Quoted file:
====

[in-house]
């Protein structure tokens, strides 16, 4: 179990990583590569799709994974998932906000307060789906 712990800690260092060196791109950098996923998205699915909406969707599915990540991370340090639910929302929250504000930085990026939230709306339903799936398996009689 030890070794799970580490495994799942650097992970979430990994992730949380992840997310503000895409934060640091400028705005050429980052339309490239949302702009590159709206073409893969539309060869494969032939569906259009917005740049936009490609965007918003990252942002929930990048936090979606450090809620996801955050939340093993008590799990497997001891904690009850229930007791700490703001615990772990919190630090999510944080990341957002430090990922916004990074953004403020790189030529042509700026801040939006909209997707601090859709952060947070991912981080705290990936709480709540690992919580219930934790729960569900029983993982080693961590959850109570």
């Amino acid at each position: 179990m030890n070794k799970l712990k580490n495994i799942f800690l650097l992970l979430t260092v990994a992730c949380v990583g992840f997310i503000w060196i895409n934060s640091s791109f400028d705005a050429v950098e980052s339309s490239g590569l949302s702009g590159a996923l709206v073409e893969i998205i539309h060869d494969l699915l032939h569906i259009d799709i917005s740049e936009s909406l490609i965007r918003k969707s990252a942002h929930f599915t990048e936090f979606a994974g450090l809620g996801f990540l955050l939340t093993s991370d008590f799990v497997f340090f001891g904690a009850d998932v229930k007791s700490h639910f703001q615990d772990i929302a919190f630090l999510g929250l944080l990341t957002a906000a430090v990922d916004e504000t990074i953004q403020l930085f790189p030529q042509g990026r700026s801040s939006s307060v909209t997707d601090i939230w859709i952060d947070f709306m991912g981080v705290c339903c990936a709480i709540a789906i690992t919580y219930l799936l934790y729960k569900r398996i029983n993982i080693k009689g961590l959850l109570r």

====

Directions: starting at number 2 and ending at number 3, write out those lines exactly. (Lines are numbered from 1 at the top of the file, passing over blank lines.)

């Protein structure tokens, strides 16, 4: 179990990583590569799709994974998932906000307060789906 712990800690260092060196791109950098996923998205699915909406969707599915990540991370340090639910929302929250504000930085990026939230709306339903799936398996009689 030890070794799970580490495994799942650097992970979430990994992730949380992840997310503000895409934060640091400028705005050429980052339309490239949302702009590159709206073409893969539309060869494969032939569906259009917005740049936009490609965007918003990252942002929930990048936090979606450090809620996801955050939340093993008590799990497997001891904690009850229930007791700490703001615990772990919190630090999510944080990341957002430090990922916004990074953004403020790189030529042509700026801040939006909209997707601090859709952060947070991912981080705290990936709480709540690992919580219930934790729960569900029983993982080693961590959850109570």
């Amino acid at each position: 179990m030890n070794k799970l712990k580490n495994i799942f800690l650097l992970l979430t260092v990994a992730c949380v990583g992840f997310i503000w060196i895409n934060s640091s791109f400028d705005a050429v950098e980052s339309s490239g590569l949302s702009g590159a996923l709206v073409e893969i998205i539309h060869d494969l699915l032939h569906i259009d799709i917005s740049e936009s909406l490609i965007r918003k969707s990252a942002h929930f599915t990048e936090f979606a994974g450090l809620g996801f990540l955050l939340t093993s991370d008590f799990v497997f340090f001891g904690a009850d998932v229930k007791s700490h639910f703001q615990d772990i929302a919190f630090l999510g929250l944080l990341t957002a906000a430090v990922d916004e504000t990074i953004q403020l930085f790189p030529q042509g990026r700026s801040s939006s307060v909209t997707d601090i939230w859709i952060d947070f709306m991912g981080v705290c339903c990936a709480i709540a789906i690992t919580y219930l799936l934790y729960k569900r398996i029983n993982i080693k009689g961590l959850l109570r």